Write for your audience, in words your audience will understand. This means avoiding both sales-y buzzwords and marketing terminology, and those highly technical 15-letter words your tech team might understand but your average customer just nods to with a hazy, detached look in their eyes. Instead, use persuasive and emotional power words that make people feel, and nudge your visitors to take action.

Sign that says 'Be Authentic'

Tip 5: Prove It

We’re in the home stretch: you’ve got your goal, your revised content, your form, and a solid page design. There’s only one thing missing:

Proof you’re not a scammer trying to steal your visitor’s information to sell on the darkweb.


With the amount of websites out there, chances are good your visitor has never heard of you before. They have no clue what to expect, and the average internet user has seen enough high-profile data leaks to be wary by now. You’re going to need to show them you’re legit and that your site is secure if you want them to convert. Some great ways of doing this include:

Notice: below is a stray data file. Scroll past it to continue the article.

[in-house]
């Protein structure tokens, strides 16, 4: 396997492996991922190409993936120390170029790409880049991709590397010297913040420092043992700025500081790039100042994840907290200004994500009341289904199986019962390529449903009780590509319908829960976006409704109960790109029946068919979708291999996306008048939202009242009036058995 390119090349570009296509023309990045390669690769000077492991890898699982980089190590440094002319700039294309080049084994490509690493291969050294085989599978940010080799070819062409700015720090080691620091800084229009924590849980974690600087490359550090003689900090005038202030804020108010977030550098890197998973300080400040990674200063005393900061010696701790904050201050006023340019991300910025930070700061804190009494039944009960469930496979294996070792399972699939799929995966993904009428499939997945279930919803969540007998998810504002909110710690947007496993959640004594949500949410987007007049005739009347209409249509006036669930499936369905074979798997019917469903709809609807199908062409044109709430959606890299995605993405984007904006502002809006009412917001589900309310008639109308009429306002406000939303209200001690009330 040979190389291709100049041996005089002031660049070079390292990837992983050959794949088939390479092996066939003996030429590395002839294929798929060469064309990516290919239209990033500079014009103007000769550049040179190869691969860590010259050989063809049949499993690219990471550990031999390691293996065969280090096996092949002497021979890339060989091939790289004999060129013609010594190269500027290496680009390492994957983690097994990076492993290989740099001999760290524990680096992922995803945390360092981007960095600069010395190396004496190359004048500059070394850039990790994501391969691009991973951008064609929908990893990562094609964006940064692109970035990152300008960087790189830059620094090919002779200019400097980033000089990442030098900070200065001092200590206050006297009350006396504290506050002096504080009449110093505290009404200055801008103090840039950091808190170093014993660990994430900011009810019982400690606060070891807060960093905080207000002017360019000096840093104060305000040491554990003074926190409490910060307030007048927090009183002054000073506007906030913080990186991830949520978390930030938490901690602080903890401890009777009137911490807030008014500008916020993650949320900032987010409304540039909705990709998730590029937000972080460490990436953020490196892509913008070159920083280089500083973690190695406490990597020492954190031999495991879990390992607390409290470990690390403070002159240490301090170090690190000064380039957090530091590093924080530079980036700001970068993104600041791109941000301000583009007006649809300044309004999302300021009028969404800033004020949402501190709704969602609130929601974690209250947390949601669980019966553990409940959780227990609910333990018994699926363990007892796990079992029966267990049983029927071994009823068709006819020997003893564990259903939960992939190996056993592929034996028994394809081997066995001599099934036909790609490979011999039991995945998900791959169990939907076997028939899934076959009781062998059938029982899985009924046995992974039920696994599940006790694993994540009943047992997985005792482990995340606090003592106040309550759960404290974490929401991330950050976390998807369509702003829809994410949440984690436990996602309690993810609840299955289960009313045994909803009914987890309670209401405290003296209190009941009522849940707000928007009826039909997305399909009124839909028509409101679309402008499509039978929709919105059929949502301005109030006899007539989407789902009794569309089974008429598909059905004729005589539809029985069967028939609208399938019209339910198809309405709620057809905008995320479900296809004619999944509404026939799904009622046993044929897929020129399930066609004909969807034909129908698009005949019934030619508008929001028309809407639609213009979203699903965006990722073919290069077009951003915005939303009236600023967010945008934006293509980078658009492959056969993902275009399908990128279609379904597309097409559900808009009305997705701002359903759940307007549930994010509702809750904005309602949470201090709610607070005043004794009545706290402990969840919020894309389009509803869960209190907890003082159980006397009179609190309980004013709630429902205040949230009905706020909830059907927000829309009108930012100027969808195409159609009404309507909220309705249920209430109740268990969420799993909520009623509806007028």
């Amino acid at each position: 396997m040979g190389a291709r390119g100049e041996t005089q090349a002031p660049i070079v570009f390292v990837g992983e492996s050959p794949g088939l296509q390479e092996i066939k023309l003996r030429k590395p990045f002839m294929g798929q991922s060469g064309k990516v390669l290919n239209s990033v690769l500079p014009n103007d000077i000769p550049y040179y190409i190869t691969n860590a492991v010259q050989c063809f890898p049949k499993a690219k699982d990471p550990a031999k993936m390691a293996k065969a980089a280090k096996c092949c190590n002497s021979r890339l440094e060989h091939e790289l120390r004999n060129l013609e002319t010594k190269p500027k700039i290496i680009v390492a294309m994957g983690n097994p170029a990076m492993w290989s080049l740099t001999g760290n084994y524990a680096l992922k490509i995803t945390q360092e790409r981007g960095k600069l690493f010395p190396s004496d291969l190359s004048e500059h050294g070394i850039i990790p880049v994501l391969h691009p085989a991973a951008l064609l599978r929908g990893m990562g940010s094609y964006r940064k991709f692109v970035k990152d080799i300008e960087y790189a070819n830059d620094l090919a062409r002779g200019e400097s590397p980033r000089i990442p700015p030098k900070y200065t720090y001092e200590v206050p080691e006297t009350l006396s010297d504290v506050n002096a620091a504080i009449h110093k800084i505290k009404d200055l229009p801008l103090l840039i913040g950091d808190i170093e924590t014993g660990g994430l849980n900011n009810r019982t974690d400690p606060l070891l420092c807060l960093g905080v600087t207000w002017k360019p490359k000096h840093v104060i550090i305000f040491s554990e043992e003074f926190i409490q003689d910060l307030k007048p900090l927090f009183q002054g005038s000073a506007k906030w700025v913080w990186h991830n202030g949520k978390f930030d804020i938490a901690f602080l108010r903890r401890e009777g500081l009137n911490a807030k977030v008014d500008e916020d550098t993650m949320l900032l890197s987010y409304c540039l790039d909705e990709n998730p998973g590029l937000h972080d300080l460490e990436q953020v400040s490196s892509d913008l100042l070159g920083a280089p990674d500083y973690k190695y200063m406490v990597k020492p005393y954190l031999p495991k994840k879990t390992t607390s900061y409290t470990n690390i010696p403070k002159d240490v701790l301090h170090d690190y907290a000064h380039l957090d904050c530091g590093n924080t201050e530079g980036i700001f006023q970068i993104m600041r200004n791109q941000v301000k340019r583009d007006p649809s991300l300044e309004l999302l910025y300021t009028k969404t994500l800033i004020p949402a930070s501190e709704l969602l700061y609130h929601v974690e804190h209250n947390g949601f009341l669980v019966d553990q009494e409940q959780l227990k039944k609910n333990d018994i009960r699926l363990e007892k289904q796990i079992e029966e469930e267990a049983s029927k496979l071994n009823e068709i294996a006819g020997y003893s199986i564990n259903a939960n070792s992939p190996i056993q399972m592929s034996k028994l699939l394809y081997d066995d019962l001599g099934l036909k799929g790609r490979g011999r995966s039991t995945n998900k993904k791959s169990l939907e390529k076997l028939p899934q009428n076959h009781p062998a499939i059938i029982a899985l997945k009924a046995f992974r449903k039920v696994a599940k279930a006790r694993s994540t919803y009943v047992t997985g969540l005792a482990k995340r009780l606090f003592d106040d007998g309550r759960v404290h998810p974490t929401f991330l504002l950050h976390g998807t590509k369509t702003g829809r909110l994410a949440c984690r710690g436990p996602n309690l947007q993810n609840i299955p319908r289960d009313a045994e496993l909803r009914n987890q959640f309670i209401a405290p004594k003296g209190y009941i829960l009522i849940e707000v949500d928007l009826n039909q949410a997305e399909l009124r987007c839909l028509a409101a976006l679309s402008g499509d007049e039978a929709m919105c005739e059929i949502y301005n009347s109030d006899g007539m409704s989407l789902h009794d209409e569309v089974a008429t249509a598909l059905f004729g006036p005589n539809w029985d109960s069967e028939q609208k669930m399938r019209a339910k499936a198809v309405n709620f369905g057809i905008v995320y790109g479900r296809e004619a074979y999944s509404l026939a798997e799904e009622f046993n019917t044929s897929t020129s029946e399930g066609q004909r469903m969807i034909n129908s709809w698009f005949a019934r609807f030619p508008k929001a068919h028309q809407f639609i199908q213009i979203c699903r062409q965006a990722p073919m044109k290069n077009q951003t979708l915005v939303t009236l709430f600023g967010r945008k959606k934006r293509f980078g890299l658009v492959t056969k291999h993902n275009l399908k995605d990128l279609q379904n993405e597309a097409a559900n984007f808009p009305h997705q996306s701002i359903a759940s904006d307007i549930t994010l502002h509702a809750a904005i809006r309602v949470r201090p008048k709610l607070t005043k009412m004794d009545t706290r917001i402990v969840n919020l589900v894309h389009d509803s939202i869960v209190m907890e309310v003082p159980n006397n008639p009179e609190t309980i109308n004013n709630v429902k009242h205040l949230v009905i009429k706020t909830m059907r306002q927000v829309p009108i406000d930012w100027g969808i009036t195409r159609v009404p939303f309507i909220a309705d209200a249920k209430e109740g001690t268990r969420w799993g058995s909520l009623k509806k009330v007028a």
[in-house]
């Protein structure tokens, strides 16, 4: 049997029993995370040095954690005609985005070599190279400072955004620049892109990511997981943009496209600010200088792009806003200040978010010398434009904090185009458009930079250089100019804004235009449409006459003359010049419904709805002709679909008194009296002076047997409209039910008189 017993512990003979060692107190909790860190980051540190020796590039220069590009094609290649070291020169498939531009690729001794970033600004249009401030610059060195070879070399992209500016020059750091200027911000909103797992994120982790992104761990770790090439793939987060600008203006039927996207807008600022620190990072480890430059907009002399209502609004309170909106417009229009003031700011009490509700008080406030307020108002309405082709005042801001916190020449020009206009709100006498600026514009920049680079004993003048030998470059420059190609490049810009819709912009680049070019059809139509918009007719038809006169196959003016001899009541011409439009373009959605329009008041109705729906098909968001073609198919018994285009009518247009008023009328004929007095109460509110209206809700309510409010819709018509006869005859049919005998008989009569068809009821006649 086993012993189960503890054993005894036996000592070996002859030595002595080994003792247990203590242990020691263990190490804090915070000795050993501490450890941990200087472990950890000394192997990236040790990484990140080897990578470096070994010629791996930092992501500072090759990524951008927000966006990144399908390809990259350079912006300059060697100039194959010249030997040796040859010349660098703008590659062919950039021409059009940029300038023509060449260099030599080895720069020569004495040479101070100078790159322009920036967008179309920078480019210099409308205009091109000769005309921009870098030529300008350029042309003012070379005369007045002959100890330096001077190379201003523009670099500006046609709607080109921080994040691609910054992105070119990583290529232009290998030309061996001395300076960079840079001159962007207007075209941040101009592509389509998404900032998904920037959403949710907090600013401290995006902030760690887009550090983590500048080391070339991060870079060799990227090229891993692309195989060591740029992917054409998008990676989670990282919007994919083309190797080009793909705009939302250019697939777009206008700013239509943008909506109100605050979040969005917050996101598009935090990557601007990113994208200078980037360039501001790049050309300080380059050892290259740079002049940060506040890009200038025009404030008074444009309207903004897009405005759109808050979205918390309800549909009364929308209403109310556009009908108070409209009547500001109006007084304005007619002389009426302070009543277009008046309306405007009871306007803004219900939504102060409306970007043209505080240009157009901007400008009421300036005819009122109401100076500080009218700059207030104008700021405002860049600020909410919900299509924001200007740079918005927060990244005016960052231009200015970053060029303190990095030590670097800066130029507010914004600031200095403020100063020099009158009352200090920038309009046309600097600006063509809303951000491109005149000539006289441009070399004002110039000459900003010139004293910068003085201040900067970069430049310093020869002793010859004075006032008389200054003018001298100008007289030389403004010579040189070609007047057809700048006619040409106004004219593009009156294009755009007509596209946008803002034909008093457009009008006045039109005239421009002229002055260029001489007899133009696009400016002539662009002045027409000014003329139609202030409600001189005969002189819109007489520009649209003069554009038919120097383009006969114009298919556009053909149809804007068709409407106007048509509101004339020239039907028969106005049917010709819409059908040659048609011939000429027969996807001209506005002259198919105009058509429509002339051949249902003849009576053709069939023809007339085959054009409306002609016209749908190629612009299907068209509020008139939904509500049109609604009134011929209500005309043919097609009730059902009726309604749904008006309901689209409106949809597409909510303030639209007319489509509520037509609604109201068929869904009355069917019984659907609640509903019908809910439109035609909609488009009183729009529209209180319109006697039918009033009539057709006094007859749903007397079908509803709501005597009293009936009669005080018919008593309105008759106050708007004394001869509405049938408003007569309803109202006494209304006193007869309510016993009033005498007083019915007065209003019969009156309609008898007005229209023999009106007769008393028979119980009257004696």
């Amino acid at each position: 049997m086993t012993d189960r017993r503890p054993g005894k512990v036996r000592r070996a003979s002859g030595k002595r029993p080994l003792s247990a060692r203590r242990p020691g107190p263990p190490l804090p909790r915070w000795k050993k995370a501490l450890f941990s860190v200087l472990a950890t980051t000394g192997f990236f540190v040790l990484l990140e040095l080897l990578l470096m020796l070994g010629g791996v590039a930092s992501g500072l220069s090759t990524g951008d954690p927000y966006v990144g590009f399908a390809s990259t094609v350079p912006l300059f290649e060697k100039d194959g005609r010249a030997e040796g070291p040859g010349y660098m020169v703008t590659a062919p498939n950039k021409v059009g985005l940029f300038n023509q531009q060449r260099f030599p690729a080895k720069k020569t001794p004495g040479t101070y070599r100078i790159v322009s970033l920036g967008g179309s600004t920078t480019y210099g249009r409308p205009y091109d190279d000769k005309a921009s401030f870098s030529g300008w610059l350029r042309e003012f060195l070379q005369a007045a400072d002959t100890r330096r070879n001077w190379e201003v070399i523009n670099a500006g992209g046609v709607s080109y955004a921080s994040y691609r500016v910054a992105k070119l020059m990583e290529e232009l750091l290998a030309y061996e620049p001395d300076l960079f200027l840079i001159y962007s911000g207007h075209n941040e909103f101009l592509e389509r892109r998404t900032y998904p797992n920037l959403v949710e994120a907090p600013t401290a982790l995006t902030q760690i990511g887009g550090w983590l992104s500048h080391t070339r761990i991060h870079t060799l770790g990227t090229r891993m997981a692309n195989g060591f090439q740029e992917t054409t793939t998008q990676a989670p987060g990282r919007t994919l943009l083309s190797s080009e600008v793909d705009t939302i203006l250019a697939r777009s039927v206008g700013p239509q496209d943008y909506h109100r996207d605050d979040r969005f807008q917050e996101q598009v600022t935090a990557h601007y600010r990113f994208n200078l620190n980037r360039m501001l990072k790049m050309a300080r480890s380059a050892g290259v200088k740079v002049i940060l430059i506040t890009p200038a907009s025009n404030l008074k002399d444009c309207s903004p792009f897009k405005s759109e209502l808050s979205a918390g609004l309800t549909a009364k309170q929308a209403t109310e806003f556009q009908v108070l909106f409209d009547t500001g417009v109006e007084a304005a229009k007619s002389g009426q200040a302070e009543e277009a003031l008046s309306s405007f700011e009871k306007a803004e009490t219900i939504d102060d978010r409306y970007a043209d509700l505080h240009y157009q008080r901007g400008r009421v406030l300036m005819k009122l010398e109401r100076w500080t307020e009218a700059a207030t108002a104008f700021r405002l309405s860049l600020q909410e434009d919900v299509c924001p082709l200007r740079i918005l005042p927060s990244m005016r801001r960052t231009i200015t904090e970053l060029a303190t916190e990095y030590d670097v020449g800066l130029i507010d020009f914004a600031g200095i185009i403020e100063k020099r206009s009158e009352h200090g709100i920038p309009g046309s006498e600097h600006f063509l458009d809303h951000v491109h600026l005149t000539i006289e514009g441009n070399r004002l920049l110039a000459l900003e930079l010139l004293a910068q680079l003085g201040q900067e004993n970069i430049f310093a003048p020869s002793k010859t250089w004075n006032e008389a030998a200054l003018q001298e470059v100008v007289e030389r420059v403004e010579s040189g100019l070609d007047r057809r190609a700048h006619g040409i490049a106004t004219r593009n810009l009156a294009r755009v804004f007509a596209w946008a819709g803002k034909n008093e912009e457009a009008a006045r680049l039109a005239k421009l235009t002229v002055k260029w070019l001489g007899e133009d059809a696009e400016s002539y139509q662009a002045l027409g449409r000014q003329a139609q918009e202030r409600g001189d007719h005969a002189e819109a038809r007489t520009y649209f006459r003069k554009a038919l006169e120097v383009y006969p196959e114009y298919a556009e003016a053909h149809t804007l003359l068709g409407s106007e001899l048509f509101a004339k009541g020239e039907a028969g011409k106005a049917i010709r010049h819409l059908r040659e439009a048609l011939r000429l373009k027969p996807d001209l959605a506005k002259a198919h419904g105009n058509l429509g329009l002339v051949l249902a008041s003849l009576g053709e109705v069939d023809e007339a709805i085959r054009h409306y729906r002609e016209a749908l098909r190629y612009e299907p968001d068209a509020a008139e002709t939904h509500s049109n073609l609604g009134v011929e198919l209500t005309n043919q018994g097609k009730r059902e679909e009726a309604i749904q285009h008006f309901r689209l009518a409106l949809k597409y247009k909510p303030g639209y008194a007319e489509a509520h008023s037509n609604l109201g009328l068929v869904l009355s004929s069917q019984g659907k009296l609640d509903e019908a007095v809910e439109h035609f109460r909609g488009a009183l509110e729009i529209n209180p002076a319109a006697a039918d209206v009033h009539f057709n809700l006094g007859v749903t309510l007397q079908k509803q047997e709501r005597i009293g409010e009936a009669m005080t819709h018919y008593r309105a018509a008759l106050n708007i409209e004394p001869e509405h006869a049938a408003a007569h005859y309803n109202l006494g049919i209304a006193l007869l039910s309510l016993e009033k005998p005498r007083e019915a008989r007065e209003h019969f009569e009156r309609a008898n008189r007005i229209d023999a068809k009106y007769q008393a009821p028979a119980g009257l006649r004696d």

Your landing page is a mini social experiment, changing up everything from the content to the form to see what increases your conversion rate. The best landing pages will happen after many iterations, but hopefully by reading through this list of tips, you’ll be in a better position to take that plunge than you were before.

We can design landing pages too! Let us create targeted campaigns with a great layout and design.

About the author

I'm a designer and programmer with a can-do attitude and a song recommendation for every mood. Good design is like music: it moves people. If at first you don't succeed, try again with a different soundtrack.